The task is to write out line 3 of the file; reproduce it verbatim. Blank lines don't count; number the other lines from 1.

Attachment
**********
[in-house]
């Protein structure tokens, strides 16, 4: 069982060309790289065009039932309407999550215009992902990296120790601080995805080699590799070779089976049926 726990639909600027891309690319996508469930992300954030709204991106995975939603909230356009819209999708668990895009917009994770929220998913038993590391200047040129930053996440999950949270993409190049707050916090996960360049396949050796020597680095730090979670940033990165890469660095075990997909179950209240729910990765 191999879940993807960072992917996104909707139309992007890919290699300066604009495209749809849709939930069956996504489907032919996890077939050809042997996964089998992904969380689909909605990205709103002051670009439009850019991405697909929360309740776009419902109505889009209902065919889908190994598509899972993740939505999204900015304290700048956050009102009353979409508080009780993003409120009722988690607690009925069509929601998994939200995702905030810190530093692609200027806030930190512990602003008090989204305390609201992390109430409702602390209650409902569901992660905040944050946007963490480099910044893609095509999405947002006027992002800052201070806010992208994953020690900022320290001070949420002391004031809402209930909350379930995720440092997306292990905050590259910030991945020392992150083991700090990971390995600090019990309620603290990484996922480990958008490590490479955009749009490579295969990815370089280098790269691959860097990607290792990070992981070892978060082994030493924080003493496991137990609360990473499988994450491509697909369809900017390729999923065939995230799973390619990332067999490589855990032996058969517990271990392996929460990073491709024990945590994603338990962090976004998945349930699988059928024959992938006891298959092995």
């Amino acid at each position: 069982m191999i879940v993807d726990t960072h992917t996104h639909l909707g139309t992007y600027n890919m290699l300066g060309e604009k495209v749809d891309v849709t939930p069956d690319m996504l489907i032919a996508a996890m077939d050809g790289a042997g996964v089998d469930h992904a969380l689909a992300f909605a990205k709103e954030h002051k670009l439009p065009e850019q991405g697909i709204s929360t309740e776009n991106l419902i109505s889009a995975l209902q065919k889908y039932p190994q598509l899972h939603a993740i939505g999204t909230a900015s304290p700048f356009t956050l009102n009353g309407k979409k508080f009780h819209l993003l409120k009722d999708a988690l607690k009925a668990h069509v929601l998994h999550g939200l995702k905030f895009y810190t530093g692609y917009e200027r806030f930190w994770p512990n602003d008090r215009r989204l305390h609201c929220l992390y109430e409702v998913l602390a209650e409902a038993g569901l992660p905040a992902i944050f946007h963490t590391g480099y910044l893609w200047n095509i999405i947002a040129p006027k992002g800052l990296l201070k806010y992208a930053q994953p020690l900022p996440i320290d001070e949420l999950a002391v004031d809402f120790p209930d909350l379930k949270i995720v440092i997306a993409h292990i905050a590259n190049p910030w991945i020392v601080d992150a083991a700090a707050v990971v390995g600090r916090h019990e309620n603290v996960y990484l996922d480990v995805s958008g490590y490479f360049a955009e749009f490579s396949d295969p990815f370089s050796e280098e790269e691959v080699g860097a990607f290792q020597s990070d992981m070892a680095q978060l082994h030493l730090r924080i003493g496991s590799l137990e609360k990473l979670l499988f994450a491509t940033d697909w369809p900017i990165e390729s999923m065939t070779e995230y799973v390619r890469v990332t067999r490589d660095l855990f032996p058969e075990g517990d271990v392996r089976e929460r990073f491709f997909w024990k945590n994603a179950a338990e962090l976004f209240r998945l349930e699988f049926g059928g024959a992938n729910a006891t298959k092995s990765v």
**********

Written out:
């Amino acid at each position: 069982m191999i879940v993807d726990t960072h992917t996104h639909l909707g139309t992007y600027n890919m290699l300066g060309e604009k495209v749809d891309v849709t939930p069956d690319m996504l489907i032919a996508a996890m077939d050809g790289a042997g996964v089998d469930h992904a969380l689909a992300f909605a990205k709103e954030h002051k670009l439009p065009e850019q991405g697909i709204s929360t309740e776009n991106l419902i109505s889009a995975l209902q065919k889908y039932p190994q598509l899972h939603a993740i939505g999204t909230a900015s304290p700048f356009t956050l009102n009353g309407k979409k508080f009780h819209l993003l409120k009722d999708a988690l607690k009925a668990h069509v929601l998994h999550g939200l995702k905030f895009y810190t530093g692609y917009e200027r806030f930190w994770p512990n602003d008090r215009r989204l305390h609201c929220l992390y109430e409702v998913l602390a209650e409902a038993g569901l992660p905040a992902i944050f946007h963490t590391g480099y910044l893609w200047n095509i999405i947002a040129p006027k992002g800052l990296l201070k806010y992208a930053q994953p020690l900022p996440i320290d001070e949420l999950a002391v004031d809402f120790p209930d909350l379930k949270i995720v440092i997306a993409h292990i905050a590259n190049p910030w991945i020392v601080d992150a083991a700090a707050v990971v390995g600090r916090h019990e309620n603290v996960y990484l996922d480990v995805s958008g490590y490479f360049a955009e749009f490579s396949d295969p990815f370089s050796e280098e790269e691959v080699g860097a990607f290792q020597s990070d992981m070892a680095q978060l082994h030493l730090r924080i003493g496991s590799l137990e609360k990473l979670l499988f994450a491509t940033d697909w369809p900017i990165e390729s999923m065939t070779e995230y799973v390619r890469v990332t067999r490589d660095l855990f032996p058969e075990g517990d271990v392996r089976e929460r990073f491709f997909w024990k945590n994603a179950a338990e962090l976004f209240r998945l349930e699988f049926g059928g024959a992938n729910a006891t298959k092995s990765v």